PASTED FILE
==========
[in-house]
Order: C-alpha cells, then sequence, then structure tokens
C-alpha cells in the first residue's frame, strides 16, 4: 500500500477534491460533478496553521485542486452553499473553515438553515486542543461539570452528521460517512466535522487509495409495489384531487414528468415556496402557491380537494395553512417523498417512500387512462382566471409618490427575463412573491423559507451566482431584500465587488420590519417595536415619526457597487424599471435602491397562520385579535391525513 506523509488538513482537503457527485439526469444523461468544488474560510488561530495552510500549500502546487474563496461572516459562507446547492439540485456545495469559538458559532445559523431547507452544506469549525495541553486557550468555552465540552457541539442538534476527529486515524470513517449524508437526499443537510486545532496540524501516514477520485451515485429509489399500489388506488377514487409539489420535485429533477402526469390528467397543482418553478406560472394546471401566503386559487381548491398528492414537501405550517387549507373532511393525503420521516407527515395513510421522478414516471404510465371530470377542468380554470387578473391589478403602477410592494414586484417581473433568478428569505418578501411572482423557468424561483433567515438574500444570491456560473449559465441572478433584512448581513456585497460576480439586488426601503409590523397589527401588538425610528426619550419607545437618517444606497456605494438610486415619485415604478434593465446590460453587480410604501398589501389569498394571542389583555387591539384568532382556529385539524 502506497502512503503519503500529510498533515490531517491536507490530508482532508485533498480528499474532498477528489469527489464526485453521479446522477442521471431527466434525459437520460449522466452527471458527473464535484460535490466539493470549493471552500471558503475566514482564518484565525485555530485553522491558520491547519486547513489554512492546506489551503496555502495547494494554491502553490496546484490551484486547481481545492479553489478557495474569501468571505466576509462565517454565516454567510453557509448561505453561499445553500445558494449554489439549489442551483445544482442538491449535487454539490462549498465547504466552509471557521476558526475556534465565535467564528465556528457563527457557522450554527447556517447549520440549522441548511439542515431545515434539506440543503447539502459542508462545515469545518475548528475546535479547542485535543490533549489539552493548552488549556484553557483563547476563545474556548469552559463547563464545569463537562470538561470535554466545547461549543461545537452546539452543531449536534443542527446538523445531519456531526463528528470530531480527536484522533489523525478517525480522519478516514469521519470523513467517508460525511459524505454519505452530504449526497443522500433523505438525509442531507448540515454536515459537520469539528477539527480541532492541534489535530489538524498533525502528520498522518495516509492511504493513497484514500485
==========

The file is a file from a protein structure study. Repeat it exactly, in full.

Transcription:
[in-house]
Order: C-alpha cells, then sequence, then structure tokens
C-alpha cells in the first residue's frame, strides 16, 4: 500500500477534491460533478496553521485542486452553499473553515438553515486542543461539570452528521460517512466535522487509495409495489384531487414528468415556496402557491380537494395553512417523498417512500387512462382566471409618490427575463412573491423559507451566482431584500465587488420590519417595536415619526457597487424599471435602491397562520385579535391525513 506523509488538513482537503457527485439526469444523461468544488474560510488561530495552510500549500502546487474563496461572516459562507446547492439540485456545495469559538458559532445559523431547507452544506469549525495541553486557550468555552465540552457541539442538534476527529486515524470513517449524508437526499443537510486545532496540524501516514477520485451515485429509489399500489388506488377514487409539489420535485429533477402526469390528467397543482418553478406560472394546471401566503386559487381548491398528492414537501405550517387549507373532511393525503420521516407527515395513510421522478414516471404510465371530470377542468380554470387578473391589478403602477410592494414586484417581473433568478428569505418578501411572482423557468424561483433567515438574500444570491456560473449559465441572478433584512448581513456585497460576480439586488426601503409590523397589527401588538425610528426619550419607545437618517444606497456605494438610486415619485415604478434593465446590460453587480410604501398589501389569498394571542389583555387591539384568532382556529385539524 502506497502512503503519503500529510498533515490531517491536507490530508482532508485533498480528499474532498477528489469527489464526485453521479446522477442521471431527466434525459437520460449522466452527471458527473464535484460535490466539493470549493471552500471558503475566514482564518484565525485555530485553522491558520491547519486547513489554512492546506489551503496555502495547494494554491502553490496546484490551484486547481481545492479553489478557495474569501468571505466576509462565517454565516454567510453557509448561505453561499445553500445558494449554489439549489442551483445544482442538491449535487454539490462549498465547504466552509471557521476558526475556534465565535467564528465556528457563527457557522450554527447556517447549520440549522441548511439542515431545515434539506440543503447539502459542508462545515469545518475548528475546535479547542485535543490533549489539552493548552488549556484553557483563547476563545474556548469552559463547563464545569463537562470538561470535554466545547461549543461545537452546539452543531449536534443542527446538523445531519456531526463528528470530531480527536484522533489523525478517525480522519478516514469521519470523513467517508460525511459524505454519505452530504449526497443522500433523505438525509442531507448540515454536515459537520469539528477539527480541532492541534489535530489538524498533525502528520498522518495516509492511504493513497484514500485